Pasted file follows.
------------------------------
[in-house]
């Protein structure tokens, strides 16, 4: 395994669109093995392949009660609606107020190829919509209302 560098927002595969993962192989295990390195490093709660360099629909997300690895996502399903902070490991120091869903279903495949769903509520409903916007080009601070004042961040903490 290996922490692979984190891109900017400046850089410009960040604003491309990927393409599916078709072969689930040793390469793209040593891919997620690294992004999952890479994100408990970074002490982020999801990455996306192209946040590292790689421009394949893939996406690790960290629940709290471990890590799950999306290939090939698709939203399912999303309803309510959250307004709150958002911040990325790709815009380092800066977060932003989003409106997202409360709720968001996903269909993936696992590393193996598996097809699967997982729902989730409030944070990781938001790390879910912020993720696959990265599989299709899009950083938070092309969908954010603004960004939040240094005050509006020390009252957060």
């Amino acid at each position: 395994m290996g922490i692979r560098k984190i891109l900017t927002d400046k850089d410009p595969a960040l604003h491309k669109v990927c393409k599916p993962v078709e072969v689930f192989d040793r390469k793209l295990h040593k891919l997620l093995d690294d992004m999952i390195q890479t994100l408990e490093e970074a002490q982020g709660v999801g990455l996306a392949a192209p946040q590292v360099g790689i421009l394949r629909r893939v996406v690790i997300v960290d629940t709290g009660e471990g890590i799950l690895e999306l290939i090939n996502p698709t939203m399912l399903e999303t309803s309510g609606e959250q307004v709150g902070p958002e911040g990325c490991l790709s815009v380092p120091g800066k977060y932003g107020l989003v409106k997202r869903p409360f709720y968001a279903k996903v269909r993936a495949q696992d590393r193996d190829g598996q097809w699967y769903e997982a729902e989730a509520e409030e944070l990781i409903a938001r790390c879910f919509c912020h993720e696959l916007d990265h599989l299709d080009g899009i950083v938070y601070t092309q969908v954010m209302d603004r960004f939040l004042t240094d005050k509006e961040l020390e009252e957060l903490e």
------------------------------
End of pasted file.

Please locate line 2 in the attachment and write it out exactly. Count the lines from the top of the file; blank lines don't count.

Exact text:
């Protein structure tokens, strides 16, 4: 395994669109093995392949009660609606107020190829919509209302 560098927002595969993962192989295990390195490093709660360099629909997300690895996502399903902070490991120091869903279903495949769903509520409903916007080009601070004042961040903490 290996922490692979984190891109900017400046850089410009960040604003491309990927393409599916078709072969689930040793390469793209040593891919997620690294992004999952890479994100408990970074002490982020999801990455996306192209946040590292790689421009394949893939996406690790960290629940709290471990890590799950999306290939090939698709939203399912999303309803309510959250307004709150958002911040990325790709815009380092800066977060932003989003409106997202409360709720968001996903269909993936696992590393193996598996097809699967997982729902989730409030944070990781938001790390879910912020993720696959990265599989299709899009950083938070092309969908954010603004960004939040240094005050509006020390009252957060």